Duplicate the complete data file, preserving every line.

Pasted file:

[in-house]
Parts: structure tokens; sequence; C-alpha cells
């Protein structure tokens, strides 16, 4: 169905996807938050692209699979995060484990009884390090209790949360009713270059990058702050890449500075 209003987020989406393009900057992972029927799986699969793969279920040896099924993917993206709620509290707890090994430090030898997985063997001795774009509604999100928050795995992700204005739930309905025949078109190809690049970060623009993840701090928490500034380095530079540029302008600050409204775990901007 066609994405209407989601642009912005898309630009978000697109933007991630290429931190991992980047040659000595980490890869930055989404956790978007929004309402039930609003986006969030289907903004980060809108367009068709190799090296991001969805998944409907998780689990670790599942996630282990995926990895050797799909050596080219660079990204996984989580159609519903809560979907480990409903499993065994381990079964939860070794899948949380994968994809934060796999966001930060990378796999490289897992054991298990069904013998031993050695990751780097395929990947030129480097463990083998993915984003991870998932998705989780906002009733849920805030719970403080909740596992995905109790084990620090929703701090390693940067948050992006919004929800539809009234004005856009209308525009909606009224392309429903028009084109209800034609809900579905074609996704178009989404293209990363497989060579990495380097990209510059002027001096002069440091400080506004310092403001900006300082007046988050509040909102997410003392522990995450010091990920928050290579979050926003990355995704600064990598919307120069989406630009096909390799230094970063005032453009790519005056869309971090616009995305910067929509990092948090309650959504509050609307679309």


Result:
[in-house]
Parts: structure tokens; sequence; C-alpha cells
């Protein structure tokens, strides 16, 4: 169905996807938050692209699979995060484990009884390090209790949360009713270059990058702050890449500075 209003987020989406393009900057992972029927799986699969793969279920040896099924993917993206709620509290707890090994430090030898997985063997001795774009509604999100928050795995992700204005739930309905025949078109190809690049970060623009993840701090928490500034380095530079540029302008600050409204775990901007 066609994405209407989601642009912005898309630009978000697109933007991630290429931190991992980047040659000595980490890869930055989404956790978007929004309402039930609003986006969030289907903004980060809108367009068709190799090296991001969805998944409907998780689990670790599942996630282990995926990895050797799909050596080219660079990204996984989580159609519903809560979907480990409903499993065994381990079964939860070794899948949380994968994809934060796999966001930060990378796999490289897992054991298990069904013998031993050695990751780097395929990947030129480097463990083998993915984003991870998932998705989780906002009733849920805030719970403080909740596992995905109790084990620090929703701090390693940067948050992006919004929800539809009234004005856009209308525009909606009224392309429903028009084109209800034609809900579905074609996704178009989404293209990363497989060579990495380097990209510059002027001096002069440091400080506004310092403001900006300082007046988050509040909102997410003392522990995450010091990920928050290579979050926003990355995704600064990598919307120069989406630009096909390799230094970063005032453009790519005056869309971090616009995305910067929509990092948090309650959504509050609307679309």